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Boys of Alabama
By Genevieve Hudson
Liveright, 2020
Hardcover: $26.95
Genre: Fiction
Review by Carla Jean Whitley

Max is new to Alabama. He and his parents arrive by plane and are greeted by some of the state’s most obvious symbols: sweet tea (“served in Styrofoam cups so big [Max] had to hold his with both hands”), the University of Alabama’s iconic A and stifling heat. The German family has relocated to America for Max’s father’s job at a car plant, and they find Alabama unusual, with its Confederate flags, streets named after football coaches, and private Christian schools. Regardless of talent, boys are welcomed to the school’s football team. It’s Alabama, after all, and football is the center of social life for most of the students.
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Furious Hours
By Casey Cep
Knopf, 2019
Hardcover: $26.95
Genre: Nonfiction
Review by Katie Lamar Jackson

Sometimes it takes an outsider to help us understand our own history, which is just what Casey Cep did for me, and I suspect many of my fellow Alabamians, in the pages of her first (and I suspect, not her last) best-selling book, Furious Hours: Murder, Fraud, and the Last Trial of Harper Lee.
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Happy Like This
By Ashley Wurzbacher
University of Iowa Press, 2019
Paperback: $17.00
Genre: Fiction, Short Fiction
Review by Laura Lilly Cotten

In Virginia Woolf’s 1927 novel To the Lighthouse, Lily Briscoe is a minor character, a painter who almost never paints. Mrs. Ramsay, the novel’s subject, is a mother and match-maker. She is such a force that even after she dies, Lily is pondering and reacting to advice she had given a decade earlier. Only after Mrs. Ramsay’s death is Lily finally able to paint the portrait of her that Lily has imagined for a decade, to make Mrs. Ramsay into an object. Lily delights at the thought of informing Mrs. Ramsay that those she tried to influence haven’t listened: “It has all gone against your wishes. They’re happy like that; I’m happy like this.”
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Felon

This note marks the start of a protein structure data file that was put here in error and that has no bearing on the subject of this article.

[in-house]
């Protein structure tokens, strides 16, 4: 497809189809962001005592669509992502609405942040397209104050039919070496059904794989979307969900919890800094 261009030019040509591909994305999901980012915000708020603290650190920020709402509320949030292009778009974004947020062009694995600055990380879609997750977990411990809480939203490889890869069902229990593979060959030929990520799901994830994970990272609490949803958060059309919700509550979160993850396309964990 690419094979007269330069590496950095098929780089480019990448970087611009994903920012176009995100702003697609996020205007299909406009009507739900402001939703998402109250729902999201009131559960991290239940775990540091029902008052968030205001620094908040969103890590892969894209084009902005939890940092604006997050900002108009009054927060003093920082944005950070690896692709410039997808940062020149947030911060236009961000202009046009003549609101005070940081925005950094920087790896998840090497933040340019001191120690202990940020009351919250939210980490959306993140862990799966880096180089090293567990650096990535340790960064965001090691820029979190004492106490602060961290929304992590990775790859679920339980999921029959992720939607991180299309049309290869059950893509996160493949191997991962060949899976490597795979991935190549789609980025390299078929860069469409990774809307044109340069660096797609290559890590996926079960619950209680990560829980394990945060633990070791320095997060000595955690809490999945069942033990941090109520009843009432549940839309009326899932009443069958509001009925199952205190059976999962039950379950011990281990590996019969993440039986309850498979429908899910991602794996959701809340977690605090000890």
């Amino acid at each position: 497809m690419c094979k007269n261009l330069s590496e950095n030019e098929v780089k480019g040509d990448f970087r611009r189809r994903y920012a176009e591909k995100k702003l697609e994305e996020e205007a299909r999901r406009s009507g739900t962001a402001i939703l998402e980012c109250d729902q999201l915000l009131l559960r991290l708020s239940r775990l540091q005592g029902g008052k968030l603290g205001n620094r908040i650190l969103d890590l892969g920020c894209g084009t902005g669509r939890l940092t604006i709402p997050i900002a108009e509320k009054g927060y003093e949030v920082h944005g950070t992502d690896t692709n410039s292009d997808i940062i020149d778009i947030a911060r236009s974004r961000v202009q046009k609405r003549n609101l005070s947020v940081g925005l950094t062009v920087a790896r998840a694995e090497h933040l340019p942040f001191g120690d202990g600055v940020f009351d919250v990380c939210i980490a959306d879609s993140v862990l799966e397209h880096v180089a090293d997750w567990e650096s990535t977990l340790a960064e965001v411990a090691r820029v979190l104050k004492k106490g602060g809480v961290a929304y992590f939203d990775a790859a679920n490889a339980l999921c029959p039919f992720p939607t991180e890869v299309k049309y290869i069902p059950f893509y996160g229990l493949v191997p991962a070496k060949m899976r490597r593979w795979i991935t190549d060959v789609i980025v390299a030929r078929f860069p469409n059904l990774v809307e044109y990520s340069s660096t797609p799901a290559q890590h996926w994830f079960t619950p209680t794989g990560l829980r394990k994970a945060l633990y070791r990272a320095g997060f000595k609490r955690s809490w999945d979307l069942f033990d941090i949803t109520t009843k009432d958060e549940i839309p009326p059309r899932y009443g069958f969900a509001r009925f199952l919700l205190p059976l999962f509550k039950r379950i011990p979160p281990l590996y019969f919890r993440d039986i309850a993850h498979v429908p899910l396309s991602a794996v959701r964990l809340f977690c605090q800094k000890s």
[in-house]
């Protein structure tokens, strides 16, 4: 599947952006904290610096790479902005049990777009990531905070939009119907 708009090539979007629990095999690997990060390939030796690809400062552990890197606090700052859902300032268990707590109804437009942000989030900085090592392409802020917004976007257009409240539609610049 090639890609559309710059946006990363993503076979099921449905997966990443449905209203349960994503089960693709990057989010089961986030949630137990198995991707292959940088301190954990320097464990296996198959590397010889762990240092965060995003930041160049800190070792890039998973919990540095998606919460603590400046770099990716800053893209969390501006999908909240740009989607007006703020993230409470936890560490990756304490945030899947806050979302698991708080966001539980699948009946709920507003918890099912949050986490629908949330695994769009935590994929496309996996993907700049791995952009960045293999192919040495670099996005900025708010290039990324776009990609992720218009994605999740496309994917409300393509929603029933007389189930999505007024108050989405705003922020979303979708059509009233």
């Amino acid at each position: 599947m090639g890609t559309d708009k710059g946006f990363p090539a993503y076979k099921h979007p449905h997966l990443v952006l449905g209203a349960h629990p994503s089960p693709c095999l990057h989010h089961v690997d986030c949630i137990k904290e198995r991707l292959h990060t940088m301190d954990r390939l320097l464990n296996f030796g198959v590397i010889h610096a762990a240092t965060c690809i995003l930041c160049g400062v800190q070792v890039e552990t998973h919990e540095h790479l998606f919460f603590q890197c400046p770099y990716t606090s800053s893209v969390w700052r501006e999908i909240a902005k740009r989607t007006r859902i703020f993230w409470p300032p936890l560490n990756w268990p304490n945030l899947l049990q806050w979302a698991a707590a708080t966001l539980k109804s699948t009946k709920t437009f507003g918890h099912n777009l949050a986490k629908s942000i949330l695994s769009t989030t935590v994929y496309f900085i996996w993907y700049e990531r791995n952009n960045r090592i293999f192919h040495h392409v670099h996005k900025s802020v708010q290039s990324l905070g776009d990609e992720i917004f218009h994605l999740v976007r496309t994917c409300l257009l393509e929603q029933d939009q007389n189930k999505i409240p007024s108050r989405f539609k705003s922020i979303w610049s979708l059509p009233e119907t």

By Reginald Dwayne Betts
W.W. Norton, 2019
Hardcover: $26.95; Trade Paperback or E-Book: $16.95
Genre: Poetry
Review by James E. Cherry

Nigger.

In the mouths of white Americans, the word drips with humiliation, degradation and death. But when African Americans use it among themselves, however right or wrong, it’s an attempt to lessen the pain of a century’s old weapon and can even, as twisted as it may sound, become a term of endearment.
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Shining Man
​​​​​​​By Todd Dills
Livingston Press, 2019
Hardcover: $26.95; Trade Paperback or E-Book: $16.95
Genre: Contemporary Fiction
Review by Edward Journey

The new novel, Shining Man, by Todd Dills, begins with six pages of “Dramatis Personae” that include the names of actual characters in the novel along with about three pages of names of characters mentioned once, maybe twice, in the book. The “Dramatis Personae” is followed by a cryptic “Prologue.” These preliminaries, however, become superfluous. By the time Chapter 1 and a rather ragged plot emerges on page 9, the reader has been plied with a great deal of information that does not necessarily encourage initial engagement. Read more...

The Story of Alabama in Fourteen Foods
By Emily Blejwas
University of Alabama Press, 2019
Hardcover $25.99, Paperback $15.95
Genre: Children's Book
Reviewed by Carla Jean Whitley

Though my childhood memories take the form of Mrs. Winner’s on Parkway East in Birmingham and Popeye’s in a Florida suburb, the homemade chicken Emily Blejwas describes in The Story of Alabama in Fourteen Foods makes my mouth water. The crispy crust. The tender meat that crust gives way to. (I always preferred dark meat.) It’s simple but, in my mind, it’s a symbol of family gathering. Read more...

A Superhero for God
By Rosemary Broadway
Archway Publishing, 2014
Hardcover $25.99, Paperback $15.95
Genre: Children's Book
Reviewed by Jan White

Rosemary Broadway has written a children’s book based on a true story about one of her grandsons. The story teaches an inspirational lesson for all ages, reminding readers of God’s love, forgiveness, and mission for each of us. Read more...

Alabama Noir
Edited By Don Noble
Akashic Books, 2020
Paperback $15.95
Genre: Short Fiction
Reviewed by Philip Shirley